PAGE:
Whereas drivers caught under the influence of drugs like hashish, cocaine and ecstasy generally escape with only a misdemeanor and fine, drivers with a blood alcohol content in excess of 1.1 per mille are slapped with a harsher felony charge.
In light of this discrepancy, around 400 experts are meeting at a traffic law conference in Goslar in Lower Saxony this week to discuss tougher penalties for drivers found under the influence of drugs.
“It is clear that while the fight against drunk driving has had success, the drug problem demands ever-greater attention,” said Markus Schäpe, a legal expert for the German automobile club ADAC.
He and other specialists agree the problem on Germany’s roads is getting worse. While the number of alcohol-related driving offences decreased by 22 percent between 2004 and 2009, according to the Federal Motor Transport Authority, the number of drug-related cases increased by 20 percent over the same period. The agency reported nearly 30,000 drug-related traffic violations in 2009.
“If someone drinks at night and drives a car the next morning, he is punished according to his residual blood alcohol content, and rightly so,” said Schäpe.
But someone who uses drugs at night and drives under their influence the next morning is not held equally accountable, he said.
“If this person says: ‘I thought I had nothing in my blood because the drug loses its effect after three or four hours’, then the courts are, oddly, very lenient,” Schäpe said. “When it comes to residual alcohol, the courts have never displayed this point of view.”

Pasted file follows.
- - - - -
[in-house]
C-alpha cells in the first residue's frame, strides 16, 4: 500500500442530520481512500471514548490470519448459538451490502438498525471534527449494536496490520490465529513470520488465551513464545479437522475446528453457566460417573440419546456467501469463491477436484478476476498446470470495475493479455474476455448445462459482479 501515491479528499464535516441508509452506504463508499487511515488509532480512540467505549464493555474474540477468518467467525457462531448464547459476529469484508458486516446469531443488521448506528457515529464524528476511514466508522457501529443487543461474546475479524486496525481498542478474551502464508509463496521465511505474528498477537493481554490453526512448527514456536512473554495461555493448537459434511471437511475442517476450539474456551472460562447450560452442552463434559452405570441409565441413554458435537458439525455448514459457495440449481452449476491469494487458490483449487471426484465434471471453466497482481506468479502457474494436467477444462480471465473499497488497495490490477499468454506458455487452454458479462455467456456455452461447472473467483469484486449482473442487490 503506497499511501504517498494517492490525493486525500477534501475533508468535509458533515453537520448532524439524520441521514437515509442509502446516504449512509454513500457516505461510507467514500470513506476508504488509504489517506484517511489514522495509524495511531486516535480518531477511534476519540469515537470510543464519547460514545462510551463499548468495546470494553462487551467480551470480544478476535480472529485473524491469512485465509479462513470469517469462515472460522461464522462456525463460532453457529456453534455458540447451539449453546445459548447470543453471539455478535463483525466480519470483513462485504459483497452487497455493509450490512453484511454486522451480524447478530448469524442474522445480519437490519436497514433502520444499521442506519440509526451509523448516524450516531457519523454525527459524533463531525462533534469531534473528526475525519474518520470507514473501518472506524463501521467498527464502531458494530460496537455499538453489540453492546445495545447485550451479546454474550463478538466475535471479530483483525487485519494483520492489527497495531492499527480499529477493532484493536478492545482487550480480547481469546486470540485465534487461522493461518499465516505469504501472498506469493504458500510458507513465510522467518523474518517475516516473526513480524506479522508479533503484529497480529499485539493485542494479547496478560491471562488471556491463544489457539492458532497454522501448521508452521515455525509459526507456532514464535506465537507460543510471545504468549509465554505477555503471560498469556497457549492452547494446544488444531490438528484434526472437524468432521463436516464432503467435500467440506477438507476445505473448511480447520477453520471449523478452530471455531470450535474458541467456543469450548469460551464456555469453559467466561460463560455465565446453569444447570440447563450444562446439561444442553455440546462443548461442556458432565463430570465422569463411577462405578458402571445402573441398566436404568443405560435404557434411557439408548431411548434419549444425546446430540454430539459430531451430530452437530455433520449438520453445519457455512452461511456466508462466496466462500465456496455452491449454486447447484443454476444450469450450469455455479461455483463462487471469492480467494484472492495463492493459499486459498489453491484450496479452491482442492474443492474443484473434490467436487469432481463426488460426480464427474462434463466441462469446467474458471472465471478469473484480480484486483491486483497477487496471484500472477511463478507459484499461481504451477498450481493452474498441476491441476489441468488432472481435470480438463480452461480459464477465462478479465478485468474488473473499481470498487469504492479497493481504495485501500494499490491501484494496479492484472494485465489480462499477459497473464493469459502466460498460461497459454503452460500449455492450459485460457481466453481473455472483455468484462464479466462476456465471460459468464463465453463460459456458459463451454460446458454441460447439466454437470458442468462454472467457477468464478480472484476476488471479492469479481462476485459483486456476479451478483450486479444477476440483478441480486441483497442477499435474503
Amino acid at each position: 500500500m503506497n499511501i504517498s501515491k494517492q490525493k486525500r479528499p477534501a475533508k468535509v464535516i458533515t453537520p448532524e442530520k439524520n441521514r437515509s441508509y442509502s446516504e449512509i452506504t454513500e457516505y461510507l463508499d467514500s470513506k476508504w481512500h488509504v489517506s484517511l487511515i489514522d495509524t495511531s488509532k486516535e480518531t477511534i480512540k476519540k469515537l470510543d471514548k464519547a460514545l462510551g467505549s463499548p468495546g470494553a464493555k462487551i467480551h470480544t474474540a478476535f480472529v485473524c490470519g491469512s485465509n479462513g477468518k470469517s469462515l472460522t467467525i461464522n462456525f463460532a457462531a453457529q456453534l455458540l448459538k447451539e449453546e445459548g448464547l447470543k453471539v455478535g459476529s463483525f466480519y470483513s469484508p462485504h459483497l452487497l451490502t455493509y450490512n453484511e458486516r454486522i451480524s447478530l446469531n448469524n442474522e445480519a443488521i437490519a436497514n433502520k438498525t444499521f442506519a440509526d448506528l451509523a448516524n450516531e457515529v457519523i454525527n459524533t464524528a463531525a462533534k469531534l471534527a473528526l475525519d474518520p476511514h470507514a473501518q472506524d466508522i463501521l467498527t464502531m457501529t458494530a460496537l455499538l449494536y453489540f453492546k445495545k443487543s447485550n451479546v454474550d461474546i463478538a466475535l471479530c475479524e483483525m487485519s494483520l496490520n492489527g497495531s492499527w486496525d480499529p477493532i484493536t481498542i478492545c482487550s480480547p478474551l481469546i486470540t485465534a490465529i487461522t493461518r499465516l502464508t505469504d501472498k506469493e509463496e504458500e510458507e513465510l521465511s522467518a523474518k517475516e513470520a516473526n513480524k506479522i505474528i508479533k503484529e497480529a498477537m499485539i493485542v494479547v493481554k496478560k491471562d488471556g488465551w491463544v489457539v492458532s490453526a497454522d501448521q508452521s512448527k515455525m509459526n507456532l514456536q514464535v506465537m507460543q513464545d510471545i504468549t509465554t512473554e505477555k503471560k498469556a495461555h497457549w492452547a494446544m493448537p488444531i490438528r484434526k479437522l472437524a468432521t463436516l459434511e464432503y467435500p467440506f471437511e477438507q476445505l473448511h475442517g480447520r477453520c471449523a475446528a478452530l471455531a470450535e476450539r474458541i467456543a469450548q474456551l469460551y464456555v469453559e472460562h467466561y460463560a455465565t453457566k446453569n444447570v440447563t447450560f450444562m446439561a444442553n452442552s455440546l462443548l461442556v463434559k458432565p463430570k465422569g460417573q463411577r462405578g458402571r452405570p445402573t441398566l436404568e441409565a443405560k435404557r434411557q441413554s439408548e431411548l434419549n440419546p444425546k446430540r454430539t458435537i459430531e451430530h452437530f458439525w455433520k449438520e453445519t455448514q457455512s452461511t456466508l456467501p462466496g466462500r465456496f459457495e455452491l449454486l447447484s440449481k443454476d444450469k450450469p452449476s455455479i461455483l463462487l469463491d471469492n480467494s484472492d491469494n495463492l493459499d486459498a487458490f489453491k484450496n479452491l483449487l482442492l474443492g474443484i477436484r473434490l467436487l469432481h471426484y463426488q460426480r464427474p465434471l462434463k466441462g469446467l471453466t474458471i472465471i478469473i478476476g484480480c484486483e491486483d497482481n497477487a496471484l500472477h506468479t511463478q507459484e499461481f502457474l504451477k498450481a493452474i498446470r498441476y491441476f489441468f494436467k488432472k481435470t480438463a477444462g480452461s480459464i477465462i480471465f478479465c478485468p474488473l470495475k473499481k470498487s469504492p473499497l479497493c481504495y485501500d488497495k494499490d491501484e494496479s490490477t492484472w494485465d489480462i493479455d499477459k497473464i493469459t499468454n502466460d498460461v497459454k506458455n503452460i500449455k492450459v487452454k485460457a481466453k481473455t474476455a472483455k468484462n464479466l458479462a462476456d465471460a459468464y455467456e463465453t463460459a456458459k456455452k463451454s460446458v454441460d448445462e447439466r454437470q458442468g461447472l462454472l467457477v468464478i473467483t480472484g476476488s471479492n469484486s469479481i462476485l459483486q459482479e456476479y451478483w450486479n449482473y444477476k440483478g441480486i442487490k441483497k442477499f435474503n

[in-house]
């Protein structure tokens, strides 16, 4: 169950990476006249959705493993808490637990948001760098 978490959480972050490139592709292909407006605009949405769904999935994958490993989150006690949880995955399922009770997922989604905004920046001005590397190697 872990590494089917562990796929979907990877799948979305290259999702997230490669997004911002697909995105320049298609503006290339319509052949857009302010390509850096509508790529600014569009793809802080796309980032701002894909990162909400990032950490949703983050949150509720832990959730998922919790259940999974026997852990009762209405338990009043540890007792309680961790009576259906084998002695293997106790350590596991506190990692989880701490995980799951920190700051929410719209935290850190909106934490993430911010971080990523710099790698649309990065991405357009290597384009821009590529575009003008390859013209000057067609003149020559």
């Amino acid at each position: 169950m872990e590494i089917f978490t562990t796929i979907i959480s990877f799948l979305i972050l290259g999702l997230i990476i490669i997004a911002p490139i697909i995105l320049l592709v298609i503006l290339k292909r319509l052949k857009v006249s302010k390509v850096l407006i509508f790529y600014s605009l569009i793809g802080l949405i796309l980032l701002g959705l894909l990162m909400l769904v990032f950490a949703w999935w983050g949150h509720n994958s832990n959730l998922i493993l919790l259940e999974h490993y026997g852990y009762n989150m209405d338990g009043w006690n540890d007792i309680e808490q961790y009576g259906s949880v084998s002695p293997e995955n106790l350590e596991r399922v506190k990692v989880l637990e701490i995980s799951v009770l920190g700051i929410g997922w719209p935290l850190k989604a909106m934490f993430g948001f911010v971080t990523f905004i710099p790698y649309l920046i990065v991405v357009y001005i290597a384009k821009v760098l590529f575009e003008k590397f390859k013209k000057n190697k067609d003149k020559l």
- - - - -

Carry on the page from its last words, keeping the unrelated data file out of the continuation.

Driving under the influence of alcohol or drugs is equally dangerous and should be punished equally, Schäpe said, adding consumers of drugs must be discouraged from getting behind the wheel unless “they can be certain that their blood contains only trace amounts of the substance.”
But that could be a difficult task, since modern forensics detect drugs in a subject’s system a week after consumption, explained Frank Häcker, a lawyer and consultant attending the Goslar conference.
“If someone uses hashish two or three days before driving and residual traces of the drug remain in his system, in general, the driver does not pose a serious threat to traffic,” said Häcker. “Can you accuse this person of driving under the influence of drugs?”
In general THC, the active ingredient in hashish, decomposes 24 hours after entering the body. “The question is whether, in such a situation, one can still accuse the driver of unlawful negligence.”
Häcker called for an acceleration of research into the effect of drugs on traffic, along with the introduction of instant drug tests, which already exist for blood alcohol testing. This would mean drug users could no longer be absolved of responsibility.
But the experts dismissed the so-called “Stuttgart Model” of revoking a driver’s license as immediate punishment for driving while on drugs. “The model is good in theory, but it has no legal basis,” argued Häcker.